Oh, yeah -- that. I did it because people asked about pitching and the financial end of making comics, so I decided to go for it. Is talking about pitching taboo? That seems weird to me. I don't know why it would be, unless you're afraid of giving away The Secret of Pitching, which is really silly. There is no Secret of Pitching. It's just communicating your story idea well, pitching to the right publisher and being incredibly lucky. Ta da! The Secret of Pitching, everyone! Man, I hope I don't get blacklisted for giving it away.
As for the money thing, I understand why people aren't comfortable with discussing that, because money is deeply personal. But I really wanted to write a blog post about making comics for a living and write about it in a positive way: "Hey, look, young and hungry comic creators! You can make a living from comics! You might have to sacrifice a few things, but if I can do it, you can to. This is how I live my life." And 99% of the responses I got to that post understood what I was writing about, and I think were encouraged and challenged by it.
If anything uncomfortable came out of that post, it was some comments by fellow cartoonists who don't do comics full time, wondering if I was speaking ill of those who don't do it full time. That was most absolutely not the intent of the post, and it made me clutch my pearls in horror. I just wanted to write about how I make my living. I certainly wasn't commenting on how anyone else lives their life. I became a full time cartoonist due to a series of accidents and coincidences. It happened, and I'm grateful it happened, but I don't think I am more of a cartoonist or produce better work because I do it full time. Good comics are good comics. Who cares if you do it full time or not? I don't. I just want to read awesome comics.
You do seem to enjoy alternating between more realistic tales like Friends with Boys or War at Ellsmere and then crazier stories. Have you started writing or thinking about writing another book? Possibly something goofy or weird? I hear zombies are big right now.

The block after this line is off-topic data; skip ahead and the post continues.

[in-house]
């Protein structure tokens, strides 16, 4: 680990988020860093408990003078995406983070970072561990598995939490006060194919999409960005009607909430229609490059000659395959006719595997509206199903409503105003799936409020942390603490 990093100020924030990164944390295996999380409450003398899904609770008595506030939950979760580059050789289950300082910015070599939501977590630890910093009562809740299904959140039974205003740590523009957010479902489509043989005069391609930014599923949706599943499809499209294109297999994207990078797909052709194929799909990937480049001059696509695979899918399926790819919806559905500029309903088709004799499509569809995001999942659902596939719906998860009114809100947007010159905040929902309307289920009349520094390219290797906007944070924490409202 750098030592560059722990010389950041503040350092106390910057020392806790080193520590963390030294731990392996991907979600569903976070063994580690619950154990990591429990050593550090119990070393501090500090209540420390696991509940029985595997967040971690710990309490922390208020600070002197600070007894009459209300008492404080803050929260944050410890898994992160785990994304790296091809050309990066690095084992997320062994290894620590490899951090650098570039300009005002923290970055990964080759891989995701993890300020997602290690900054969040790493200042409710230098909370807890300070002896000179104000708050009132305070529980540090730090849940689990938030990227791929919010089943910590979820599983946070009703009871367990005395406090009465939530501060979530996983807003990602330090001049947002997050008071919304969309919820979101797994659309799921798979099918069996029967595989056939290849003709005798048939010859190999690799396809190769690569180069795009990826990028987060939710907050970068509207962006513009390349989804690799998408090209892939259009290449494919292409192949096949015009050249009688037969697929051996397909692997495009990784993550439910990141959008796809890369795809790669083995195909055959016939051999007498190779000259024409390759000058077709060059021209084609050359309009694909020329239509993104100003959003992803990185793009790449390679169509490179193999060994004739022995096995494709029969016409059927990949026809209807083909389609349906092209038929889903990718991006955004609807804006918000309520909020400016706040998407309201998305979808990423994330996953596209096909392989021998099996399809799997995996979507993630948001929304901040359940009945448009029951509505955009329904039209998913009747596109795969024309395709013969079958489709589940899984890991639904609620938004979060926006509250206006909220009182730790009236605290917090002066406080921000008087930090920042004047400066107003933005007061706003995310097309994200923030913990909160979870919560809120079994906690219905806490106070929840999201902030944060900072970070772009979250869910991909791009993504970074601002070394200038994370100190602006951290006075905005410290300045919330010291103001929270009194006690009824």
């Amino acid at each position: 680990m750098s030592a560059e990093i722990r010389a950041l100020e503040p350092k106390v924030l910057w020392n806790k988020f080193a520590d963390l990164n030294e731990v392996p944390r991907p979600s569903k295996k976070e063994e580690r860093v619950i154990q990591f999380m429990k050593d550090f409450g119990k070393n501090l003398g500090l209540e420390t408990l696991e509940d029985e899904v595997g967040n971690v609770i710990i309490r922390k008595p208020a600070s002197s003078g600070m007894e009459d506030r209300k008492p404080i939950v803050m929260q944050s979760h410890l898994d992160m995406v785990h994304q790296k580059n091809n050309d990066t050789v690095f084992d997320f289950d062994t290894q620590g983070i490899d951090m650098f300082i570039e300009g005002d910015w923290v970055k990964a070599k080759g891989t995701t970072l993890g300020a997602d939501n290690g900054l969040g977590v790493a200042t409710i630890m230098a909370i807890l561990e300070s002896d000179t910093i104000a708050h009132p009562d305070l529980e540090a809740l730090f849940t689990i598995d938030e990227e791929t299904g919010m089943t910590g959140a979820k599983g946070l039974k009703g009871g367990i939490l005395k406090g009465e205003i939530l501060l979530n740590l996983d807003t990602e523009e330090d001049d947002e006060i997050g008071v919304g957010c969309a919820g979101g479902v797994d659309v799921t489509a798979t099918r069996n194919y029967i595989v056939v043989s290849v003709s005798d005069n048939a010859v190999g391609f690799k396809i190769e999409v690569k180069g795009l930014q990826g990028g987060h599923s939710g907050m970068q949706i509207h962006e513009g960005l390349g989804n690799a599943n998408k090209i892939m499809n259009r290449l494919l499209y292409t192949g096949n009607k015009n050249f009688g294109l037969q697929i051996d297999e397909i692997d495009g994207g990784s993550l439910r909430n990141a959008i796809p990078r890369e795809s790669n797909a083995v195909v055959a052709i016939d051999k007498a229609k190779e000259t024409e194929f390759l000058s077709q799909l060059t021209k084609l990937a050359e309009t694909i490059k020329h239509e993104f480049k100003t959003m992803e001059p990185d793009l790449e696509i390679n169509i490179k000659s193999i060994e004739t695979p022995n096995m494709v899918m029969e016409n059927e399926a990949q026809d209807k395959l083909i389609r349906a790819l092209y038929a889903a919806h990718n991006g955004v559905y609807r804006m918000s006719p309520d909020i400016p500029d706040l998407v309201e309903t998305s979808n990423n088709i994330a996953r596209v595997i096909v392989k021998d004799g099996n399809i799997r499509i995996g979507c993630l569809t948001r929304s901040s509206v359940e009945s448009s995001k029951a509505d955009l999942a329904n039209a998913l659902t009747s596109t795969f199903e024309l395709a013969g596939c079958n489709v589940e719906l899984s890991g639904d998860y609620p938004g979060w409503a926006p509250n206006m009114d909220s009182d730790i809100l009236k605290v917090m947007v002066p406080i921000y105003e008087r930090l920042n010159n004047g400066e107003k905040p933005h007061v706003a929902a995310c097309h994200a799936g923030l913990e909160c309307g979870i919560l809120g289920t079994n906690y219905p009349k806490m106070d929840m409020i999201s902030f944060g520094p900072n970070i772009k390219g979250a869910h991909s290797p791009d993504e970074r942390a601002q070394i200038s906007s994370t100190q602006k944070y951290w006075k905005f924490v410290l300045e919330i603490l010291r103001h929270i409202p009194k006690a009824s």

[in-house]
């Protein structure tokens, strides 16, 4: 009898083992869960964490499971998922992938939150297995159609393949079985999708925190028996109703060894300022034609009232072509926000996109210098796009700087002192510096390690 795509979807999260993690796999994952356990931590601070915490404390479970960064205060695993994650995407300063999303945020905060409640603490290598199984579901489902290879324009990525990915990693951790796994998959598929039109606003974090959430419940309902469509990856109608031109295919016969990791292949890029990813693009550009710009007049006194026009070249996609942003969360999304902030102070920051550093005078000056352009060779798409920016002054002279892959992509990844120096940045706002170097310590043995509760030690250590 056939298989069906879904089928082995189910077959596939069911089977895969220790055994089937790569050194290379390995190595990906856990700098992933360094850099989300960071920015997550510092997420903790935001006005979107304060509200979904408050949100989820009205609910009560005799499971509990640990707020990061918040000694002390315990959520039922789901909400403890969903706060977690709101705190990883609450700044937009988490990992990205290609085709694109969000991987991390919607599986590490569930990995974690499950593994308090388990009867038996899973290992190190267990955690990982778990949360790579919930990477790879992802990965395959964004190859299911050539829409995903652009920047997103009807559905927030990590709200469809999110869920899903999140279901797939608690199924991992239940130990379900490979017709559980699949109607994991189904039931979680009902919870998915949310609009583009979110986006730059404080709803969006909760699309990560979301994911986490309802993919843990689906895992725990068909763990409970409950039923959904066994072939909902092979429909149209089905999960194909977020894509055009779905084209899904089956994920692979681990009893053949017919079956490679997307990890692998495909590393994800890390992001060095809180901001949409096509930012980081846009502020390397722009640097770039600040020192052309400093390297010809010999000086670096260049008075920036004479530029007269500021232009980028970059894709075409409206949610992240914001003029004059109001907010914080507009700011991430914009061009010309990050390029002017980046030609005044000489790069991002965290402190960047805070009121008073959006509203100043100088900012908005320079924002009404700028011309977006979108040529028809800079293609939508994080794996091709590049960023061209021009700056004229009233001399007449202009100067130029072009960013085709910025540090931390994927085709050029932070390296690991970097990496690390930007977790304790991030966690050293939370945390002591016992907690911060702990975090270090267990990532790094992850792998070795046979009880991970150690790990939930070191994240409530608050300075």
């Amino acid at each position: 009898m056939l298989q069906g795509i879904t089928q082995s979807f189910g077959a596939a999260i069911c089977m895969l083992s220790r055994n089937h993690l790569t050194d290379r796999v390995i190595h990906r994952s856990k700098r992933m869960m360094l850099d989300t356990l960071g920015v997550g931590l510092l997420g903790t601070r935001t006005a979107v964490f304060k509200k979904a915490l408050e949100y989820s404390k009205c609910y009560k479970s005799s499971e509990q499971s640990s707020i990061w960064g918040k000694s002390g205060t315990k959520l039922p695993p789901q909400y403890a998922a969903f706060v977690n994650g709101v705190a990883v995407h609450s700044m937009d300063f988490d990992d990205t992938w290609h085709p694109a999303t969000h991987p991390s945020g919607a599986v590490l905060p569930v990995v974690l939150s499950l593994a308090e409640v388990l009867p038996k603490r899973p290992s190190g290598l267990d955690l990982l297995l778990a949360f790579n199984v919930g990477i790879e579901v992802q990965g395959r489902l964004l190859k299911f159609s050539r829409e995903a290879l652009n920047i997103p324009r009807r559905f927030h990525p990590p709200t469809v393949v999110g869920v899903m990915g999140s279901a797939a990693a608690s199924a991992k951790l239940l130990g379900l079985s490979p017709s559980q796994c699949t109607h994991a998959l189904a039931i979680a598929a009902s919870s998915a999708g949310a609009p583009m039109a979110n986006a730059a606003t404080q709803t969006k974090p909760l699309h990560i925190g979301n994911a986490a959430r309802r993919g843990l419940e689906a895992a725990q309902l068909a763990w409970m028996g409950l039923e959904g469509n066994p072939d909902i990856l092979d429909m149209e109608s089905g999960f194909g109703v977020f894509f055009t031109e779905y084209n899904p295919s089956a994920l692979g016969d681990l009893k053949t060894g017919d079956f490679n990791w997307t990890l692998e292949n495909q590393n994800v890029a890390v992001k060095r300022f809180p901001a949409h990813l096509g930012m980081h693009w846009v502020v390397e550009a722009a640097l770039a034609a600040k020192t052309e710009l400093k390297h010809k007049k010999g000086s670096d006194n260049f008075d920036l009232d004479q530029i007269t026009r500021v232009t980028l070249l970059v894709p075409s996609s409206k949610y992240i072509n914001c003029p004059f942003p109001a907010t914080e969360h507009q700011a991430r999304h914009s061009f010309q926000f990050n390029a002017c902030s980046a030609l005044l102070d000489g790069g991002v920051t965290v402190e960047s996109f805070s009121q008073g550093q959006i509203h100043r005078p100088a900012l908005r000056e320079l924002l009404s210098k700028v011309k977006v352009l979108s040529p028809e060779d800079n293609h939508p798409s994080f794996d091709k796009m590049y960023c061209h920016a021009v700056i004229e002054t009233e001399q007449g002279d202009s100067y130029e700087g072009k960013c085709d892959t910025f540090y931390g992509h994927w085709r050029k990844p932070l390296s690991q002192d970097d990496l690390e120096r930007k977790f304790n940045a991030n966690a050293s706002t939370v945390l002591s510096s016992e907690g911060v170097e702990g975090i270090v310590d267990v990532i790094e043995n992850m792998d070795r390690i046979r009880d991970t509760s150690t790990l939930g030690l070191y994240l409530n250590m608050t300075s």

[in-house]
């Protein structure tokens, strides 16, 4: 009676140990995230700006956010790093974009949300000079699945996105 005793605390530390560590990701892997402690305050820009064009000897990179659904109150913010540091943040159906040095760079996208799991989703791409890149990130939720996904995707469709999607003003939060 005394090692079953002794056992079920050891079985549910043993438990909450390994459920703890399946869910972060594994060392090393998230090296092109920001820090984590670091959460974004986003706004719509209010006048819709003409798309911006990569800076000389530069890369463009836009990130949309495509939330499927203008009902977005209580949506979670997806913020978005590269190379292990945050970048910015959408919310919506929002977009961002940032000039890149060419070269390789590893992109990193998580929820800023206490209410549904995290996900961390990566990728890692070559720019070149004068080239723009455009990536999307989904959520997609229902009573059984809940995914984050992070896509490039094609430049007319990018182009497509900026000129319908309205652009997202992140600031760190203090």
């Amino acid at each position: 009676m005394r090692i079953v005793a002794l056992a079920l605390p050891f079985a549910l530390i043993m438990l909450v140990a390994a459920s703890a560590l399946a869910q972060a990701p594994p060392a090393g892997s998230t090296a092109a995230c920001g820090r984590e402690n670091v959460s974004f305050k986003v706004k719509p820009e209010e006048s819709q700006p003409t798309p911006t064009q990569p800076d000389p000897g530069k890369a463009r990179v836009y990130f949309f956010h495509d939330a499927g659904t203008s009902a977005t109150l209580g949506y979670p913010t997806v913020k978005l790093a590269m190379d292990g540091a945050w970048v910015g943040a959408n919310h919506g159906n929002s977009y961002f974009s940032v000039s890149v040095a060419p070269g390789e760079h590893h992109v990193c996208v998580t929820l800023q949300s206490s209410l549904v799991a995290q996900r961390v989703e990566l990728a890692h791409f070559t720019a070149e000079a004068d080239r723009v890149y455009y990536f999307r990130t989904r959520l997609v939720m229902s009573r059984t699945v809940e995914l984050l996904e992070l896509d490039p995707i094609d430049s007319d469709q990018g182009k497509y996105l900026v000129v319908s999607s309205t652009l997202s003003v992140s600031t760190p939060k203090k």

I'm always thinking about writing another book. It's a problem. I have too many stories I want to tell, and comics, sadly, take forever to complete. I've looked into cloning myself to become more productive, but so far no luck. I'm probably done with zombies for now, though. There are too many other genres I want to try, and I've already done a zombie comic.
What is it about zombies, anyway?
What isn't it about zombies? Personally, I like the comedy of zombies, which not what most people like about them. Grr. Argh. Brains.
What's next for you?
I just finished up drawing a young readers graphic novel for Kids Can Press called "Bigfoot Boy," written by J.Torres. I think it will be out in early fall. I'm working on my follow up to "Friends With Boys" for First Second Books now, hoping to have it out for spring of next year. It's an adaptation of an unpublished young adult manuscript called "Voted Most Likely," about two guys in high school and their volatile relationship. It's really funny and over the top, with battlebots, KGB cheerleaders and a crazy school election.
Talk a little about "Bigfoot Boy," if you could.
Gladly! It's such a cute book. Bigfoot Boy is the first in a series of young reader graphic novels I'm doing with J.Torres for Kids Can Press. It's about a kid who finds a magical totem in the woods that transforms him into–something. You'll have to read the comic to find out. I think tons of kids, boys and girls, will really enjoy this comic, so if you have a youngster in your life who'd like to read comics, this would be a great start for them.
Finally, a your upcoming book, I have to ask: KGB cheerleaders?
Yes! They are so awesome. It's this gang of cheerleaders in the high school the story's set in, and I loved drawing them. I designed their uniforms to be sort of aggressive looking, and they have the ability to know what's going on in the school at all times. They're scary. Speaking personally, I don't care for bitchy female stereotypes and deliberately avoid them in my comics. I wanted to create a pack of teenage girls who were powerful and scary without resorting to tired stereotypes.